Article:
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Fast Pyrolysis Bio-Oil

The compatibility of plastic materials used in fuel storage and dispensing applications was determined for an off-highway diesel fuel
and a blend containing 20% bio-oil (Bio20) derived from a fast pyrolysis process. Bio20 is not to be confused with B20, which is a
diesel blend containing 20% biodiesel. The feedstock, processing, and chemistry of biodiesel are markedly different from bio-oil.
Plastic materials included those identified for use as seals, coatings, piping and fiberglass resins, but many are also used in vehicle
fueling systems. The plastic specimens were exposed to the two fuel types for 16 weeks at 60°C. After measuring the wetted volume
and hardness, the specimens were dried for 65 hours at 60°C and then remeasured to determine extent of property change. A solubility
analysis was performed to better understand the performance of plastic materials in fuel blends composed of bio-oil and diesel.
All of the plastic materials evaluated in this study exhibited higher solubility (volume swell) with the Bio20 fuel blend. This result was
predicted by the solubility analysis. However, there were two notable exceptions; the volume swell results for high density
polyethylene (HDPE) and polypropylene (PP) did not correlate with their respective solubility curves. HDPE and PP were also unique
in that they were the only two plastics that exhibited pronounced volume expansion in the baseline diesel test fuel.
The plastic materials which showed the best compatibility to the bio-oil blend were the barrier plastics polypropylene sulfide (PPS),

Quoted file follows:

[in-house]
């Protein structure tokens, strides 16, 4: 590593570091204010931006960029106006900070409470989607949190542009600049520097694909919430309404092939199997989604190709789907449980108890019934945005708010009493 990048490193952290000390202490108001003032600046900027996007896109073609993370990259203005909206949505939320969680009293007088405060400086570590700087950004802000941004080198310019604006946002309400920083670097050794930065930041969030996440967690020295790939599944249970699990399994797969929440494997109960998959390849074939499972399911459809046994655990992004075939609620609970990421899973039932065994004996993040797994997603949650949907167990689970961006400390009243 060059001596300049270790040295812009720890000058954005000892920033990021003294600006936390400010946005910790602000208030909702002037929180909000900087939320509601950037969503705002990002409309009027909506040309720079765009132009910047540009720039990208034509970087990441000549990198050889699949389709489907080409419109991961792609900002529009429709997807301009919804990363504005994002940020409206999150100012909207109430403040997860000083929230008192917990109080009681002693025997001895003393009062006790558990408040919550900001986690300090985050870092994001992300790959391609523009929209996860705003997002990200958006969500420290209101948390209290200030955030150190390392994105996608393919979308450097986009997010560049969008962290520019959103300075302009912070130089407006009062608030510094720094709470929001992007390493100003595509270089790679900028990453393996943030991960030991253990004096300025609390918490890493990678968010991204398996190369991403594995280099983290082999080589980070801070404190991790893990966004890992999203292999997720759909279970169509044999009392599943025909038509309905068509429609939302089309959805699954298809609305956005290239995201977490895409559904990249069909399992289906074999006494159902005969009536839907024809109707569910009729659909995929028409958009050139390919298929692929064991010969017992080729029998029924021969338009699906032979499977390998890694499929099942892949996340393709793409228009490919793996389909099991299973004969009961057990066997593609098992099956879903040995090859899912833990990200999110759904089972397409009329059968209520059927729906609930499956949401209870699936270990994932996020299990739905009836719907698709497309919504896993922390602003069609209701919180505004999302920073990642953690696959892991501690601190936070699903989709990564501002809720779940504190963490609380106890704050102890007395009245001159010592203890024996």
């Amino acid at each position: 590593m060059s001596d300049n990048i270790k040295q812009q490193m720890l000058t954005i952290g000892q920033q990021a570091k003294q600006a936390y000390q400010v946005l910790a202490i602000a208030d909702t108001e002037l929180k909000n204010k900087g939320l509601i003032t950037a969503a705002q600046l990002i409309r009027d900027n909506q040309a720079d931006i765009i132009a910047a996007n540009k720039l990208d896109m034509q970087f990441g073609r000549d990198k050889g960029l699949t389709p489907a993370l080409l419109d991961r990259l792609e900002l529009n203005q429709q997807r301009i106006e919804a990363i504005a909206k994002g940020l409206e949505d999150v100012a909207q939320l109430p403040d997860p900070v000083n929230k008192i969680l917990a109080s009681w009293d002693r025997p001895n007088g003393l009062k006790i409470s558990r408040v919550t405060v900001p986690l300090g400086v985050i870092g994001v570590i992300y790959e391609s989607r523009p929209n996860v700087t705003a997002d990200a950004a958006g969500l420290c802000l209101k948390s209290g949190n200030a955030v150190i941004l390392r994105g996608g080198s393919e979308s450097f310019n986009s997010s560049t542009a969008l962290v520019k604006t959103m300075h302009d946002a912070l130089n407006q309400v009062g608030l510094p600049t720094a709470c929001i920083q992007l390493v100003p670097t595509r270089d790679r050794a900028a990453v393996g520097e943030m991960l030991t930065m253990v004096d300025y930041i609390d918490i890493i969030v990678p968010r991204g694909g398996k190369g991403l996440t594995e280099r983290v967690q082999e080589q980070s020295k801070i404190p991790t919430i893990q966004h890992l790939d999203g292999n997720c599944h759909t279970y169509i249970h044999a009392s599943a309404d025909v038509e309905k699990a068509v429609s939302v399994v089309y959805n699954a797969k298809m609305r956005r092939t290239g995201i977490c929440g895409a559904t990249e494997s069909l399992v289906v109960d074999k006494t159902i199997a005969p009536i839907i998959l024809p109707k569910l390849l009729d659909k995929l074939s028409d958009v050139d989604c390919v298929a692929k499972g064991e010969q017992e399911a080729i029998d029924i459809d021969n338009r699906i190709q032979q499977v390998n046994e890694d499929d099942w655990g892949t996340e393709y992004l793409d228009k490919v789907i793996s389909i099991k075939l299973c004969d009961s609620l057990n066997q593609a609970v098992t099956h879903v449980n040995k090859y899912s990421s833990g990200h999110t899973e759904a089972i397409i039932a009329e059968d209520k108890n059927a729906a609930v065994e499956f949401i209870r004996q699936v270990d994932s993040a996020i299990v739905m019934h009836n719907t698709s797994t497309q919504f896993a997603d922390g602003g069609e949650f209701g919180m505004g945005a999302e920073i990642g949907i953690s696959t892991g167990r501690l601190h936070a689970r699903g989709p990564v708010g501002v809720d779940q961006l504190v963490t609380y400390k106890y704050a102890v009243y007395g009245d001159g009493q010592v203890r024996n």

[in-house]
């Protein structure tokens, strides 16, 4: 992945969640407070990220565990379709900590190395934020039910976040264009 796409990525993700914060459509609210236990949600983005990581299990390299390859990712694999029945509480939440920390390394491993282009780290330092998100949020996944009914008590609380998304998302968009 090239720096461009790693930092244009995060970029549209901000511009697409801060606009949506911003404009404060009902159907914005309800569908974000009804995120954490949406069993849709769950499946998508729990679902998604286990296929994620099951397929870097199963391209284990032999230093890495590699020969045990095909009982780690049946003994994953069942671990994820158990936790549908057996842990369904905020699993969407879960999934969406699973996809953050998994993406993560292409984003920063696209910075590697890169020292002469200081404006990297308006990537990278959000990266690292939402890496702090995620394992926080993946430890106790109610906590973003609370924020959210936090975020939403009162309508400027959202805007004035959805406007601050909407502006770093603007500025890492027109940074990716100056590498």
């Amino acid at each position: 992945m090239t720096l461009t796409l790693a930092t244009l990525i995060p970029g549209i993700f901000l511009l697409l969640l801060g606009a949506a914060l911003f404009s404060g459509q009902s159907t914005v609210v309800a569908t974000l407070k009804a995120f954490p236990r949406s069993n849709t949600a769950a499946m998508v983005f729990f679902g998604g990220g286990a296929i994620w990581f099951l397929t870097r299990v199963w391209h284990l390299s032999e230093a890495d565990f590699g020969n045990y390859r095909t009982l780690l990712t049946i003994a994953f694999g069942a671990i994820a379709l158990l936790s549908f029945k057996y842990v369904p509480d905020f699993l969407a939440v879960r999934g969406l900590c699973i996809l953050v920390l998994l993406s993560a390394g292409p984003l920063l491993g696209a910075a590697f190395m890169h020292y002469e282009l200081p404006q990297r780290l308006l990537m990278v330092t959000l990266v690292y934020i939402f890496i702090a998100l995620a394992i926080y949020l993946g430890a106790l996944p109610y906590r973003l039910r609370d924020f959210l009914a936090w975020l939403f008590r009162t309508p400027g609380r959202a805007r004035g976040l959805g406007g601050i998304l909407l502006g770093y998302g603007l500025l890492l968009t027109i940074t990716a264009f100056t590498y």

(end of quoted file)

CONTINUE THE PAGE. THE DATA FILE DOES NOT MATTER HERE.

polyethylene terephthalate (PET or Mylar™), and polytetrafluoroethylene (PTFE or Teflon™). Polyvinylidene fluoride (PVDF or
Kynar™) is also used extensively as a permeation barrier material; however, it swelled over 15% when exposed to Bio20. Four grades
of nylon were evaluated and the petroleum-derived nylons (Nylon 6, Nylon 6,6, and Nylon 12) showed good compatibility with the
test fuels. In contrast, Nylon 11, which is derived from vegetable oil, expanded over 4% with Bio20. HDPE also swelled around 4%,
but did so with both test fuels. Two acetal materials and polybutylene terephthalate (PBT) were also observed to swell to 4% with
Bio20. Four fiberglass resins were included in the study and they exhibited 10-18% volume expansion. High volume swell was also
noted for PP, the PET polyethylene - glycol copolymer (PETG), and polythiourea (PTU). PP also expanded over 15% following
exposure to the baseline diesel test fuel.

Publication Date
Contact Email
Contact Person
Tim Theiss
Contact Organization
Oak Ridge National Laboratory
Bioenergy Category
Funded from the U.S. Department of Energy, Office of Energy Efficiency and Renewable Energy, Bioenergy Technologies Office.
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